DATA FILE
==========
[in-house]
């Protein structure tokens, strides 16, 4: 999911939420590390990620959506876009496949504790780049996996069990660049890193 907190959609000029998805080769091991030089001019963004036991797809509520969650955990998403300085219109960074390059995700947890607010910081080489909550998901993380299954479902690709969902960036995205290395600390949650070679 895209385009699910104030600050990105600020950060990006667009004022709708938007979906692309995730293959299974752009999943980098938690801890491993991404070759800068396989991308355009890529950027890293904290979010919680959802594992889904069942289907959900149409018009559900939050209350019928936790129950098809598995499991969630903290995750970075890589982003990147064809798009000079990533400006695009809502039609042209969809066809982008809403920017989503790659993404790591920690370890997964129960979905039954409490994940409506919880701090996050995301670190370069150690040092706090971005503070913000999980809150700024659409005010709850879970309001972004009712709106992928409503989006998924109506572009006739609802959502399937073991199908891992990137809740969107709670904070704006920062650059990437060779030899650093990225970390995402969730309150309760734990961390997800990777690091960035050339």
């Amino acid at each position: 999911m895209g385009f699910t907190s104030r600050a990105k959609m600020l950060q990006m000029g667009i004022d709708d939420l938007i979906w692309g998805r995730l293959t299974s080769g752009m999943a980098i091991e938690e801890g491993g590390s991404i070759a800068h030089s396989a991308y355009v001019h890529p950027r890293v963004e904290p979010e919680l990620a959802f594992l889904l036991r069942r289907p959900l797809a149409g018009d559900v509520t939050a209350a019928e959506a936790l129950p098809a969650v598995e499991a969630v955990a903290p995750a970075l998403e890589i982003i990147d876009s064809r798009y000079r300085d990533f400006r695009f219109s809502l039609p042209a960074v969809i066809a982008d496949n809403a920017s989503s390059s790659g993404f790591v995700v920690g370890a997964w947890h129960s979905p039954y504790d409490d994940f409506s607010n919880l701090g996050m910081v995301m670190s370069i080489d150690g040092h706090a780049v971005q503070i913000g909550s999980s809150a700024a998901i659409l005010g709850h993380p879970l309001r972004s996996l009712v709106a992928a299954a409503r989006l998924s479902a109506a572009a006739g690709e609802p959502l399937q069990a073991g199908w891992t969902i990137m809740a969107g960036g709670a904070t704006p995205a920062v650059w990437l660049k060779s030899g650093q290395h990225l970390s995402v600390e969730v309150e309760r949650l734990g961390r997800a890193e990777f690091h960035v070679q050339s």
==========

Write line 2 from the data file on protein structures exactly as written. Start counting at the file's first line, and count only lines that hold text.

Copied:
């Protein structure tokens, strides 16, 4: 999911939420590390990620959506876009496949504790780049996996069990660049890193 907190959609000029998805080769091991030089001019963004036991797809509520969650955990998403300085219109960074390059995700947890607010910081080489909550998901993380299954479902690709969902960036995205290395600390949650070679 895209385009699910104030600050990105600020950060990006667009004022709708938007979906692309995730293959299974752009999943980098938690801890491993991404070759800068396989991308355009890529950027890293904290979010919680959802594992889904069942289907959900149409018009559900939050209350019928936790129950098809598995499991969630903290995750970075890589982003990147064809798009000079990533400006695009809502039609042209969809066809982008809403920017989503790659993404790591920690370890997964129960979905039954409490994940409506919880701090996050995301670190370069150690040092706090971005503070913000999980809150700024659409005010709850879970309001972004009712709106992928409503989006998924109506572009006739609802959502399937073991199908891992990137809740969107709670904070704006920062650059990437060779030899650093990225970390995402969730309150309760734990961390997800990777690091960035050339």